Date: Mon, 18 Sep 2006 05:43:39 -0500 From: Bill Tobler <brewbetter1 at houston.rr.com> Subject: RE: An essay on homebrewing Peter, thanks for clearing that up. I was scratching my head over that post. I read it twice and still couldn't figure it out. Cheers! On Tap: Sweet San Fran (Steam Beer) Big Black Dog (Am. IPA) Kolsch Schwarzbier Conditioning: Octoberfest Return to table of contents
Date: Mon, 18 Sep 2006 11:49:10 +0000 From: "A.J deLange" <ajdel at cox.net> Subject: Homebrewing Economics For about $120 worth of raw materials (malt, hops, propane) I get 3*120 pints of beer which comes out to $0.33 a pint. This sounds good at first but then someone mentions the NRE. I'm still at the hundreds of $ a pint level and I've got to get that number down. I can't stop either! A.J. Return to table of contents
Date: Mon, 18 Sep 2006 19:01:02 -0400 From: "Alexandre Enkerli" <enkerli at gmail.com> Subject: Beers for Women Do you have good recipes for beers that most women are likely to enjoy? Kevin Gray posted an exchange we had about beer, culture, and gender. http://kevbrews.blogspot.com/2006/09/craft-brew-culture.html One thing that came up is the lack of recipes for women-friendly beers. Of course, women have as diverse tastes as men but there's a tendency for women not to like the typical American IPA. Wheat and fruit sounds like common ingredients in woman-friendly beers. But there are surely other things to think about. Some people (bartenders, say) have told me that women tend to like the chocolate and coffee character of some porters and stouts. Maybe that's a good approach. If you have brewed a beer which has helped a woman get into beer (and she wasn't into beer before), what did it? - -- Alexandre http://enkerli.wordpress.com/ Return to table of contents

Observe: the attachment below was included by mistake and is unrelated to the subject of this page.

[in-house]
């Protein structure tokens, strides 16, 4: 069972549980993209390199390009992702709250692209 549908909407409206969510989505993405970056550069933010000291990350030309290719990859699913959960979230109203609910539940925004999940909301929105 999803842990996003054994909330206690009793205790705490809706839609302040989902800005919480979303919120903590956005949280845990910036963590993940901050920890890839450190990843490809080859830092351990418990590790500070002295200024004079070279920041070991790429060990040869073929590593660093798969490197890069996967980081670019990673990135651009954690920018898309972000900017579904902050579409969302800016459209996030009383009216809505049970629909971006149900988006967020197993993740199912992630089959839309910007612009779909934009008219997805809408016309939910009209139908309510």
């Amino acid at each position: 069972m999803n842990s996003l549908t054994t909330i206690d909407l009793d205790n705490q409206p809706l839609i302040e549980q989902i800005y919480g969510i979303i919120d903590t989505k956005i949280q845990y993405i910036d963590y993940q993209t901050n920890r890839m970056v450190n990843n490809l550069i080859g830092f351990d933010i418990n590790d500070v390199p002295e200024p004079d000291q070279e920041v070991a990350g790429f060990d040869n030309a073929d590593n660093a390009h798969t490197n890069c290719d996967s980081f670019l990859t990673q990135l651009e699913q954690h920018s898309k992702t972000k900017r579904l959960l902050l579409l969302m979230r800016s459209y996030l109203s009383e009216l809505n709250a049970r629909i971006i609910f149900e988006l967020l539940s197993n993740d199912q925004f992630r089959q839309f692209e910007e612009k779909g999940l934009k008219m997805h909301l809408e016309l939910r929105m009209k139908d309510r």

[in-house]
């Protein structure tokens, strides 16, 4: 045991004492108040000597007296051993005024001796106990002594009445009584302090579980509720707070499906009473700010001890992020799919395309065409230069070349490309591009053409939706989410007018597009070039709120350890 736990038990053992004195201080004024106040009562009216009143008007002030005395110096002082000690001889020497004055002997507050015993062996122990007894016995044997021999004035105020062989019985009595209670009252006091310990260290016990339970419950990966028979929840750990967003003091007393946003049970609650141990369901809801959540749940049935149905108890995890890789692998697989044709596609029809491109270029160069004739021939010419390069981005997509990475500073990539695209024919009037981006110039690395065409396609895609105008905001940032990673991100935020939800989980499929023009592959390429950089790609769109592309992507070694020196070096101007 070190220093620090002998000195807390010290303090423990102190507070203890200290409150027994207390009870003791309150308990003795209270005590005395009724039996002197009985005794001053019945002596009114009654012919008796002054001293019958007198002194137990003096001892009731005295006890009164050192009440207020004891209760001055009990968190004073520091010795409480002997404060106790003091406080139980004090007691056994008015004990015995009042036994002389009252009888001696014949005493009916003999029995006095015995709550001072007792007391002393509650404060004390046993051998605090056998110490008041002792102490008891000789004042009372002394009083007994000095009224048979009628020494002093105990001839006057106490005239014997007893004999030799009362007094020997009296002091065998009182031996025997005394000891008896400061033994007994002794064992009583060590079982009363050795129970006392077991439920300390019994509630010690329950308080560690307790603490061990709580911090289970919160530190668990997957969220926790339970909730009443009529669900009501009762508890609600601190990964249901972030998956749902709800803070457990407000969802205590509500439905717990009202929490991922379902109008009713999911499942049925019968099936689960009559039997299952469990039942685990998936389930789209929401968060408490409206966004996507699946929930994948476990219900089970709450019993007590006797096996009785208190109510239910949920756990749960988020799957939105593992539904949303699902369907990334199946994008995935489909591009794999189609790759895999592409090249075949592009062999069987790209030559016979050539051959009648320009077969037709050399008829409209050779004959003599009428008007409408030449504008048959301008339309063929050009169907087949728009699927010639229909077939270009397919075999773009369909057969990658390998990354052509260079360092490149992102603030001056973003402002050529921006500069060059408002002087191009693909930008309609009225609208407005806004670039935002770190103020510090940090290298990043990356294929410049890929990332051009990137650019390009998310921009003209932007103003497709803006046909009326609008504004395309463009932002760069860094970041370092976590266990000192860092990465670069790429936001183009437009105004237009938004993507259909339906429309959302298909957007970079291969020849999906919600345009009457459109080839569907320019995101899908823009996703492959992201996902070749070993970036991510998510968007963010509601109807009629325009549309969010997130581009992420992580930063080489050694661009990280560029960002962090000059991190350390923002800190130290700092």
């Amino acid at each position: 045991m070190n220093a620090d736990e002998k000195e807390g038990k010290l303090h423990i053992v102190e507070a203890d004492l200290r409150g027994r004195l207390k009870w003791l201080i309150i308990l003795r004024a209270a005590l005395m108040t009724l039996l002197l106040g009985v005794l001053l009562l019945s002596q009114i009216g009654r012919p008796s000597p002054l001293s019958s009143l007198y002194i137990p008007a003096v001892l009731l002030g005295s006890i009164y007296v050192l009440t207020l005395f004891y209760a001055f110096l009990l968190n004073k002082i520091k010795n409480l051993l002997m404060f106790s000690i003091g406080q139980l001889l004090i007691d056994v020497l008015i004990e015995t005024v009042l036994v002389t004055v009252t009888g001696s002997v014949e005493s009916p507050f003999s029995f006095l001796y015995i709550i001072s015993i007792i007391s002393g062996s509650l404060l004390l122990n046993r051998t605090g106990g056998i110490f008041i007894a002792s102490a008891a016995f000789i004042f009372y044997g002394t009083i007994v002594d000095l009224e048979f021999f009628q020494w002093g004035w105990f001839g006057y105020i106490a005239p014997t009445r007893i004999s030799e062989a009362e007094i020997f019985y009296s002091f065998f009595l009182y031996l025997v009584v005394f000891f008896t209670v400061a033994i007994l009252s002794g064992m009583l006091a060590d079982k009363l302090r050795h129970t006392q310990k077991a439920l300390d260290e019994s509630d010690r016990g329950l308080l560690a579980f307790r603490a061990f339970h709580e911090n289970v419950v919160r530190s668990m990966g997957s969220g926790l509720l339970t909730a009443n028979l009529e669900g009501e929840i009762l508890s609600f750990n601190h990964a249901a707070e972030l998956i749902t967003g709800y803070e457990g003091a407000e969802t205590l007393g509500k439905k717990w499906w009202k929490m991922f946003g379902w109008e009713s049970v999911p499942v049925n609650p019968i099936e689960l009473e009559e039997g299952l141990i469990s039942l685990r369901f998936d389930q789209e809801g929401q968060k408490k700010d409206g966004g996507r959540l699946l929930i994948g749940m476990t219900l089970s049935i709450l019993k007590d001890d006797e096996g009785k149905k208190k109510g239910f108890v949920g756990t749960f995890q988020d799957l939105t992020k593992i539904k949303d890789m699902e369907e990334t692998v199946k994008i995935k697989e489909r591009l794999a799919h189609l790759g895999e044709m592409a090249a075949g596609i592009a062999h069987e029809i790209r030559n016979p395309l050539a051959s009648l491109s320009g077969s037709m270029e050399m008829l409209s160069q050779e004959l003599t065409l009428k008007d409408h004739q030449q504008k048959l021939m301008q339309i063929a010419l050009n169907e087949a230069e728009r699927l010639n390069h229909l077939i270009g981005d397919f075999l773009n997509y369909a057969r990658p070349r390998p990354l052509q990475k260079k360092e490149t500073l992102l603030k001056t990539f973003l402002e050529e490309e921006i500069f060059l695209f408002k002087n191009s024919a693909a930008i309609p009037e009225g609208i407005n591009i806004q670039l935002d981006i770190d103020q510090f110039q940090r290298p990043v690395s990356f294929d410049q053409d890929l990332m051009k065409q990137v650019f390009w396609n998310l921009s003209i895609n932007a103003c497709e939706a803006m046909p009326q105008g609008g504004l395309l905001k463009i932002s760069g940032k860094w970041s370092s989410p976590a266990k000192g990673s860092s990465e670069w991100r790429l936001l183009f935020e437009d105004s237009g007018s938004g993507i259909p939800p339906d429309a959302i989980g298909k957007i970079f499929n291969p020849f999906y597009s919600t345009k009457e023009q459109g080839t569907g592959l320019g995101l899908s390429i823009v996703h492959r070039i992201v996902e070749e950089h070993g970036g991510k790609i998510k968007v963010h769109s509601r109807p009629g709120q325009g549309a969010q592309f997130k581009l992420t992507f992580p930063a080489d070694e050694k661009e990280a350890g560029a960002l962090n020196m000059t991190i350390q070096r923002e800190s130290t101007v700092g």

Date: Mon, 18 Sep 2006 19:35:50 -0400 From: "Dave and Joan King" <dking3 at stny.rr.com> Subject: Old Hops a Problem? I'm done picking my hops for this year, in fact, I'm not sure the ones drying now are useable. Many of them have dark brown tips to the individual "pedals." They seem to smell OK. Does anyone think they should not be used? Thanks, Dave King, President of BIER http://www.thebierclub.com/ [396.1, 89.1] Apparent Rennerian Return to table of contents